• The department did not identify or consider the atmosphere of the whole house to be “immediately dangerous to life and health” before deducing the fire’s location. Firefighters entered the house with appropriate personal protective equipment, but they didn’t use their self-contained breathing apparatus until they climbed to the second story and determined the source of the fire was in the attic.
  • Inside the house, at least two firefighters entered atmosphere that was “dangerous to life and health” and did not remain in visual or voice contact with one another at all times. Firefighter accountability was compromised during the interior firefighting operations.
  • Several supplementary records for a firefighter injury or illness between 2016 and 2018 did not have complete descriptions, considered a non-serious violation.

A city spokesman declined to comment, citing the pending litigation.

Whitehead spent six weeks in the burn unit. He underwent several surgeries on his hands, and two more are scheduled, one for each hand, said lawyer Charles Desmond II, who is representing Whitehead in the civil case.

Whitehead’s firefighting career is in jeopardy.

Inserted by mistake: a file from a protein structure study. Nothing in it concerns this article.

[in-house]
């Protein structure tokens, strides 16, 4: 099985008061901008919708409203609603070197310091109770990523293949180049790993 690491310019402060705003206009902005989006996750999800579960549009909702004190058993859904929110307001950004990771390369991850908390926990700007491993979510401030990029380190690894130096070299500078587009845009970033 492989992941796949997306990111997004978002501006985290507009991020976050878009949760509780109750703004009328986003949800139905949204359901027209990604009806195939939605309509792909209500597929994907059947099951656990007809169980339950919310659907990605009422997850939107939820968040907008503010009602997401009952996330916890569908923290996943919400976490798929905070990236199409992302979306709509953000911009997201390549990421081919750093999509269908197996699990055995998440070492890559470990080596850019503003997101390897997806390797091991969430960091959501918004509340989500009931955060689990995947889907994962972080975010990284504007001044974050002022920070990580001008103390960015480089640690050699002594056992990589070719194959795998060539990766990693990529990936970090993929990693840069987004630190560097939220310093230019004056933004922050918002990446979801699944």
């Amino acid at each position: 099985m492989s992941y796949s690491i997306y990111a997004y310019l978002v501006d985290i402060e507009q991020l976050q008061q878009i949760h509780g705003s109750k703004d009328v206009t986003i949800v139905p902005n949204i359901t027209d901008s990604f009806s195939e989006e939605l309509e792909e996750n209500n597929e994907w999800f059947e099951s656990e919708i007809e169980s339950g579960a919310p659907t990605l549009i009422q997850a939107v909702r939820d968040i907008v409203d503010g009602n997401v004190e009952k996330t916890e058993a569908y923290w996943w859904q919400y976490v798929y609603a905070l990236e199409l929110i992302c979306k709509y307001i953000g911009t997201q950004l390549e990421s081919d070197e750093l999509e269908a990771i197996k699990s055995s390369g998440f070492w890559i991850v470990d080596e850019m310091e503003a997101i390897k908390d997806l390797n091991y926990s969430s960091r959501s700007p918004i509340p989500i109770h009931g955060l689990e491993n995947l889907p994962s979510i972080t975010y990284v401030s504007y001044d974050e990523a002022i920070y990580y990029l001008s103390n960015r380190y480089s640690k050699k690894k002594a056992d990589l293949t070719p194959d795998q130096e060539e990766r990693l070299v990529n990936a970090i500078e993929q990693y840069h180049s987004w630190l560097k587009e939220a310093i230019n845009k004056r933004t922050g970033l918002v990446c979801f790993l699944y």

“It probably will be over,” Desmond said.

His hands “keep curling up” because of the skin and tissue loss,” Desmond said.

Whitehead is not happy about what happened, but he has no hard feelings toward the firefighter he was separated from, his lawyer said.

Inside the house

On the night of Jan. 10, Whitehead was the acting officer in charge for Engine 21 when the call came in at 8:30 p.m.

The initial call indicated that there were people in the house and that the fire was visible from the street, according to the 911 recordings turned over to a Public Employee Safety and Health Bureau inspector.

A timeline in the bureau’s report details what firefighters and their superiors did in the 15 minutes from when Engine 21 arrived on the scene to the “mayday” call for Whitehead.

8:31: In addition to Engine 21, two other engine companies, three ladder trucks and Rescue 1 are dispatched to 82 Butler Ave. with battalion and division chiefs and training, safety and hazmat officers.

8:33: Engine 21 reports being on the scene, seeing smoke and “laying down line.”

8:34: Ladder 6 reports smoke showing from the second floor and that everyone has been evacuated from the house.